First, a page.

Monday, June 11, 2012

What Happened to Eduard

"Eduard sat for long hours staring up at the sky in Brasilia, watching the clouds moving across the blue - beautiful clouds, but without a drop of rain in them to moisten the dry earth of the central Brazilian plateau. He was as empty as they were.

If he continued as he was, his mother would fade away with grief, his father would lose all enthusiasm for his career,  and both would blame each other for failing in the upbringing of their beloved son. If he gave up his painting, the visions of Paradise would never see the light of day, and nothing else in this world could ever give him the same feelings of joy and pleasure.

He looked around him, he saw his paintings, he remembered the love and meaning he had put into each brushstroke, and he found every one of his paintings mediocre. He was a fraud, he wanted something for which he had not been chosen, and the price of which was his parents' disappointment.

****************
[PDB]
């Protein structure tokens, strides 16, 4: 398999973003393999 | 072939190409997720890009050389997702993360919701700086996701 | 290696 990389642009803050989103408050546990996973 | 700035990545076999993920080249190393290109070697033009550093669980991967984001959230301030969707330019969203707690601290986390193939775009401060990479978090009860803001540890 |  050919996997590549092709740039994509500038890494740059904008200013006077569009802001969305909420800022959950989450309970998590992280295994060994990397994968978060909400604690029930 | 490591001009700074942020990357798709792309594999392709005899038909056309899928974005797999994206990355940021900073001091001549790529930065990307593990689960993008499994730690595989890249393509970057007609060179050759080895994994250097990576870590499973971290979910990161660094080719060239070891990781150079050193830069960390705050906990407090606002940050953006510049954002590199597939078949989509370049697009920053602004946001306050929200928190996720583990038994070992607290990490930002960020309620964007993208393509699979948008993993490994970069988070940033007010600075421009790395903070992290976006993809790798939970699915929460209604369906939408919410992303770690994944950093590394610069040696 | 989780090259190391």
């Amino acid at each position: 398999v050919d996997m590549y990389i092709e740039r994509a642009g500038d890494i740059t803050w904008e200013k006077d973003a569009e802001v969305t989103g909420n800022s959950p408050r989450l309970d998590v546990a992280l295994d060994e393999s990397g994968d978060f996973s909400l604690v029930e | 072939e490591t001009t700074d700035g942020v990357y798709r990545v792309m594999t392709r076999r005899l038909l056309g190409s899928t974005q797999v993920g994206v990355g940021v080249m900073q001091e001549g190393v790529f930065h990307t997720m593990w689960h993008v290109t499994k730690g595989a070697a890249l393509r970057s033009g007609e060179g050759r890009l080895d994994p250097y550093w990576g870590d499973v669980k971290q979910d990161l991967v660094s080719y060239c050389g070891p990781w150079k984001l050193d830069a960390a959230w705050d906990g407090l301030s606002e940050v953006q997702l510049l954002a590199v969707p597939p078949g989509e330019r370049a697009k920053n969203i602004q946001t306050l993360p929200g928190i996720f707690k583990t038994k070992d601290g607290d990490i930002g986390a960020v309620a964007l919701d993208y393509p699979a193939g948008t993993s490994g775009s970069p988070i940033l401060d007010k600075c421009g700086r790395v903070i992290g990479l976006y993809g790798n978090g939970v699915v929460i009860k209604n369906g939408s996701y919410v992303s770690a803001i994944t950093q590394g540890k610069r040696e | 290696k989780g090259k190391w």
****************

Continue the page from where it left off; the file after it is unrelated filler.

Visions of Paradise were for the chosen few, who appeared in books as heroes and martyrs of the faith in which they believed, people who knew from childhood what the world wanted of them; the so-called facts in that first book he had read were the inventions of a storyteller.

At supper time, he told his parents that they were right; it was just a youthful dream; his enthusiasm for painting had passed. His parents were pleased, his mother wept with joy and embraced her son, and everything went back to normal.

That night, the ambassador secretly commemorated his victory by opening a bottle of champage which he drank alone. When he went to bed, his wife - for the first time in many months - was already sleeping peacefully.

The following day, they found Eduard's room in confusion, the paintings slashed and the boy sitting in a corner, gazing up at the sky. His mother embraced him, told him how much she loved him, but Eduard didn't respond.

He wanted nothing more to do with love, he was fed up with the whole business. He had thought that he could just give up and follow his father's advice, but he had advanced too far in his work; he had crossed the abyss that separates a man from his dream and now there was no going back.

He couldn't go forwards or back. It was easier just to leave the stage."

- Paolo Coelho, 'Veronika Decides To Die'

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